Log In now to add this Gigapan to a group gallery.
Log In now to add this Gigapan to a gallery.
About This GigapanToggle
- Taken by
- Ella Derbyshire
- Explore score
- Print Pricing
- $56.00 to $174.00
- 0.26 Gigapixels
- Date added
- May 29, 2011
- Date taken
- May 15, 2011
Canon EOS 5D Mark II
- architectural, environmental, geology, landscape, nature
An Edgartown Harbor Light has stood here guarding the entrance to Edgartown Harbor and Katama Bay since 1828. The original light was a 5 room, 2 story house with a constant white light shining from the lantern on its roof. The house stood on stone pilings and was completely surrounded by water. The lighthouse keeper needed to row a short distance to get to land to do his shopping. A long wooden causeway to the lighthouse was built in 1830. It was called “The Bridge of Sighs” by local seamen who walked to the lighthouse with their wives and girlfriends who remained at home while the men were at sea. The Bridge of Sighs was replace by a stone causeway in 1847. Both the wooden and the stone causeway required frequent repairs, and incurred substantial cost. However, nature will often take charge of landscapes, and the sand that surrounds the lighthouse was brought here by the wind and the tides, which are so efficient that the lighthouse is now on this small sandy island with its very attractive shell-strewn beach.
In the mid-19th Century, Fresnel lenses replaced many of the optics in New England lighthouses. A fourth-order Fresnel lens was installed in the Edgartown Lighthouse in 1856, and it was still shining in 1938 when a hurricane severly damaged the little wooden house with its Fresnel lens on the roof.
The hurricane brought many changes to the harbor light. In 1939 the United States Coast Guard took over the light, demolished the remains of the old wooden lighthouse and brought to Edgartown a discontinued 45-foot tall conical cast iron tower from Crane’s Beach in Ipswich where it had stood since 1881, serving as the Ipswich Rear Range Light. The reused tower received a modern red flashing beacon that was fully automated. With that change, a full time lighthouse keeper was no longer needed at Edgartown. The current fully automated, 250mm plastic light was installed in 1990 and it was converted to solar power in 1994. It still flashes a red light every 6 seconds to guide ships into the harbor. On summer days there is once again a lighthouse keeper at the Edgartown Harbor Light. Instead of lighting wicks and handling whale oil or kerosene, the lighthouse keeper gives tours and assists people who are visiting the grounds.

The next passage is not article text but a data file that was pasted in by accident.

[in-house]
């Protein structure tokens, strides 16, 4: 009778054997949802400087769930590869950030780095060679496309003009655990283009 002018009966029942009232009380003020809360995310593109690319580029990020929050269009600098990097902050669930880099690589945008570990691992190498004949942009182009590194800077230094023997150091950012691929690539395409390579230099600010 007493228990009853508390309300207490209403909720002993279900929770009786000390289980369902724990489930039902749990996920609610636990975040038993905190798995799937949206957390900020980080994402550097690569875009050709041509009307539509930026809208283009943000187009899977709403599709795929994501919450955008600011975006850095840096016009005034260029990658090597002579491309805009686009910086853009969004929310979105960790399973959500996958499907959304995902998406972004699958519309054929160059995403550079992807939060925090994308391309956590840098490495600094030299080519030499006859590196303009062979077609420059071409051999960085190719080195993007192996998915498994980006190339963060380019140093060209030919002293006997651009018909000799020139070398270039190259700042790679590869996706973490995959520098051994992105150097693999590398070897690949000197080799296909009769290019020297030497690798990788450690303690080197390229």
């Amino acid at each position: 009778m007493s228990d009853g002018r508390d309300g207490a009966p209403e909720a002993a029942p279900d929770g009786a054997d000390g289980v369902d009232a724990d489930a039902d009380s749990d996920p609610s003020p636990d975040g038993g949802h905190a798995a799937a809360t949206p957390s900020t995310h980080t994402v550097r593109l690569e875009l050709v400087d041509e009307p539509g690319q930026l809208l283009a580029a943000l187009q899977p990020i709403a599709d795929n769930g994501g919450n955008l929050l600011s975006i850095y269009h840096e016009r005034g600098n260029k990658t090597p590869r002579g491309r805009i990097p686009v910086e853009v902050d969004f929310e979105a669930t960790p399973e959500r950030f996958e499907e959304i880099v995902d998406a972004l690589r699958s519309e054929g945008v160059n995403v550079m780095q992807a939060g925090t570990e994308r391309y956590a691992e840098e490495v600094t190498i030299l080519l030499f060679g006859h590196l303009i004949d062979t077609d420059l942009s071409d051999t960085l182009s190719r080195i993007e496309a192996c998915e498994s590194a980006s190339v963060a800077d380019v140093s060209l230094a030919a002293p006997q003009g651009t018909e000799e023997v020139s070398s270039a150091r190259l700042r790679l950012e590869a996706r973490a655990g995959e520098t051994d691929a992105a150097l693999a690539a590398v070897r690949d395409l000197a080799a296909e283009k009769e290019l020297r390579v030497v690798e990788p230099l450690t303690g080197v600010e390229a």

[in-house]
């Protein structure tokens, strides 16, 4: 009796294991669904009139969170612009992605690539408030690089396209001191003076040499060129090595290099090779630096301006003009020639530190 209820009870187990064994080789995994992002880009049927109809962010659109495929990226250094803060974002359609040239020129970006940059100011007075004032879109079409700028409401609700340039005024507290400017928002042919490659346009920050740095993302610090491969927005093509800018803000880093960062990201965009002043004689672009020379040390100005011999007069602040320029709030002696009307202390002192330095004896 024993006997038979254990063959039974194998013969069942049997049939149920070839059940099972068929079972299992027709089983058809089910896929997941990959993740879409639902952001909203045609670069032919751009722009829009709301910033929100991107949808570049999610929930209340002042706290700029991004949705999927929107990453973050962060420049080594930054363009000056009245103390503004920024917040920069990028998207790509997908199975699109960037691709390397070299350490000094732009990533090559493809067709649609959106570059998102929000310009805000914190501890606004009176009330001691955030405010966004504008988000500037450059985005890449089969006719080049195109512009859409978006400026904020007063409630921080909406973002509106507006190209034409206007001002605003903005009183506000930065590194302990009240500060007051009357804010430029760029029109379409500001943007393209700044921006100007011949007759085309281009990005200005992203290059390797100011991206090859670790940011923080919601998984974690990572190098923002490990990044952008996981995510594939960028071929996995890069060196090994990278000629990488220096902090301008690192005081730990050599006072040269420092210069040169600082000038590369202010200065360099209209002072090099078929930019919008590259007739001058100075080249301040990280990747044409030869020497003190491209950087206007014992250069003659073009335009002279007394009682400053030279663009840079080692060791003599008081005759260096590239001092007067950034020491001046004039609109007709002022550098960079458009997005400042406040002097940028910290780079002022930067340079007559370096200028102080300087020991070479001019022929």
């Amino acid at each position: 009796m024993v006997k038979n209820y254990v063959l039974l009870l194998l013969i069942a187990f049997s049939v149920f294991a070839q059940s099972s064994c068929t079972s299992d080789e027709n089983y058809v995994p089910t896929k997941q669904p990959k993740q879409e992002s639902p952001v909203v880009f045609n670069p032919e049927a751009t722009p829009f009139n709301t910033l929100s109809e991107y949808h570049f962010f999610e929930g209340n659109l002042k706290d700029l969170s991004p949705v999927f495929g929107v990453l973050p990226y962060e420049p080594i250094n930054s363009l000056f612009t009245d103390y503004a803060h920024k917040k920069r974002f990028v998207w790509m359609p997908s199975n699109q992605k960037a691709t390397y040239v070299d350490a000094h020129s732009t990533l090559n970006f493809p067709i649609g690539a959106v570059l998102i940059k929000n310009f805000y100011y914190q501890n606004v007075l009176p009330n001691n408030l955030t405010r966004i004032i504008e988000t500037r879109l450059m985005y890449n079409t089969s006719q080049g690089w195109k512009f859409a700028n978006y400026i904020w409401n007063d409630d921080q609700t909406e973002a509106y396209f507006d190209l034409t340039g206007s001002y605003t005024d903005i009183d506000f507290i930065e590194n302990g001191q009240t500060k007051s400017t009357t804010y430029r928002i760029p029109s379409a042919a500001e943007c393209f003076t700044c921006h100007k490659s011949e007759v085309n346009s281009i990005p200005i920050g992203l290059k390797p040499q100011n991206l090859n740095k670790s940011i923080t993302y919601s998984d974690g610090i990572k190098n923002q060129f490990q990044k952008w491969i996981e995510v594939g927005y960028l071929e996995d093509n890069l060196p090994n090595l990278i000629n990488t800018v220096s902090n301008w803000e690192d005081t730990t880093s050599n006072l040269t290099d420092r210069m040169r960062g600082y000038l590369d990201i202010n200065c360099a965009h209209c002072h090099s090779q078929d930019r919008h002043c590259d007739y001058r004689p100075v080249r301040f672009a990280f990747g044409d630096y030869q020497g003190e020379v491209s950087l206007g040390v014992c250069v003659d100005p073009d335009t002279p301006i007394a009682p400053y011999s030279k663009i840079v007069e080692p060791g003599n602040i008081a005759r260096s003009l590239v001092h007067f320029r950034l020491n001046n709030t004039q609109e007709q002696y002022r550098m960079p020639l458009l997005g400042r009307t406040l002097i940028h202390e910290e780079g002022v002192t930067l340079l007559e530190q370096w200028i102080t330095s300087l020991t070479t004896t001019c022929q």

This lighthouse sits on the same pilings as the original wooden lighthouse of 1828. The base has been repaired and renovated many times over the decades. The latest restoration in 1991 involved the creation of The Martha’s Vineyard Children’s Lighthouse Memorial. The granite foundation of the tower was enlarged and per design is paved with 2000 granite cobblestones that can bear the names of children who have died.
The United States Coast Guard still owns the lighthouse, which has been managed by the Martha’s Vineyard Museum since 1994. The grounds around the lighthouse are open year round. The tower is open to the public during select hours from late May to mid-October.
The 36 images of this panorama were photographed with a Canon EOS 5D Mark II and stitched with Autopano pro.